Neurofibromatosis Recklinghausen (neurofibromatosis type 1, NF-1) is an autosomal dominant disorder with a prevalence of 1 per 4,000 individuals [1]. The most known manifestation of NF-1 is cafe-au-lait spots on the skin, but the disease can also appear in the form of cutaneous neurofibromas and irishamartomas [2]. In up to 25% of patients with NF-1, there are gastrointestinal manifestations. These gastrointestinal manifestations primarily affect the ventricle and small intestine. Gastrointestinal NF-1 has three different versions: visceral vasculopathy, diffuse ganglioneumatosis, and solitary neurogenic tumores [2]. The diffuse ganglioneumatose can present themselves as a tumor process containing ganglion cells, Schwann cells or fibroblasts [2]. Only 5% of the gastrointestinal manifestations of NF-1 will require surgical treatment [2].

Complications of the gastrointestinal neurofibromas are rare. The most frequent complications are ulceration, bleeding, and obstruction. More rarely, on case by case basis, there have been reported intussusception and perforation [3].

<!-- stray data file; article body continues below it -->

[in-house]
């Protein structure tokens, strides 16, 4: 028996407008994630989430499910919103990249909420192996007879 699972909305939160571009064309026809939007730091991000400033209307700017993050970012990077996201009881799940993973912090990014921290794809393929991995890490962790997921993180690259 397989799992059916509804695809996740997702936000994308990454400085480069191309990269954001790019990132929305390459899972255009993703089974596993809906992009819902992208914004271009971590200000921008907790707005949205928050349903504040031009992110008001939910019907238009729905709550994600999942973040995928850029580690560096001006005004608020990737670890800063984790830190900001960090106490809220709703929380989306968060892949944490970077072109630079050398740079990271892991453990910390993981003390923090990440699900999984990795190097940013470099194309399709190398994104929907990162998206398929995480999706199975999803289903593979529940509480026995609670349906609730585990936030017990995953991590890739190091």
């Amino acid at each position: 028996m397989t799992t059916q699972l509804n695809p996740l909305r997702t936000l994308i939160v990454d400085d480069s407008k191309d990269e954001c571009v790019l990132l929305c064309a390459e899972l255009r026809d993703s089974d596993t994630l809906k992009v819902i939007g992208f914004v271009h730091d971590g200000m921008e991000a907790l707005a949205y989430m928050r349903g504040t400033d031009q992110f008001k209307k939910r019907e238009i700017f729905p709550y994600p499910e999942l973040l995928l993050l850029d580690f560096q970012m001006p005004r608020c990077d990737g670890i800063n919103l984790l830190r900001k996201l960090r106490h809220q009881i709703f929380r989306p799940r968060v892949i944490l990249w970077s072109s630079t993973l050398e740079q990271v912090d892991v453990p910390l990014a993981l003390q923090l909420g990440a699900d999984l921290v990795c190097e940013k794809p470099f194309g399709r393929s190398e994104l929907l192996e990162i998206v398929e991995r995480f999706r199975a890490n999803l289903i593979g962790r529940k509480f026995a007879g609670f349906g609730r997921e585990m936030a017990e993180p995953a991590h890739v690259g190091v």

The changes are mostly of a benign nature and most often cause mechanical symptoms, but in 10-15%, the gastrointestinal neurofibromas can undergo a malignant transformation [2].

According to international diagnostic criteria for NF-1, which can be seen in Table 1, patients must have two or more of the symptoms in order to make the final diagnosis [4].

Table 1.
Click to view
Table 1. At Least Two of the Following Seven Criteria Must be Present in Order to Make the Final Diagnosis of NF-1

Another gastrointestinal tumor process that macroscopic and radiologic may be difficult to distinguish from neurofibromas is lipomas.

Lipomas represents 5% of all gastrointestinal tumors and 10% of the benign gastrointestinal tumors. Lipomas in the gastrointestinal tract is usually located just beneath the mucosa and is usually asymptomatic, but may lead to obstruction, intussusception or bleeding. Lipomas can occur together with neurofibromas and is an important differential diagnosis [5].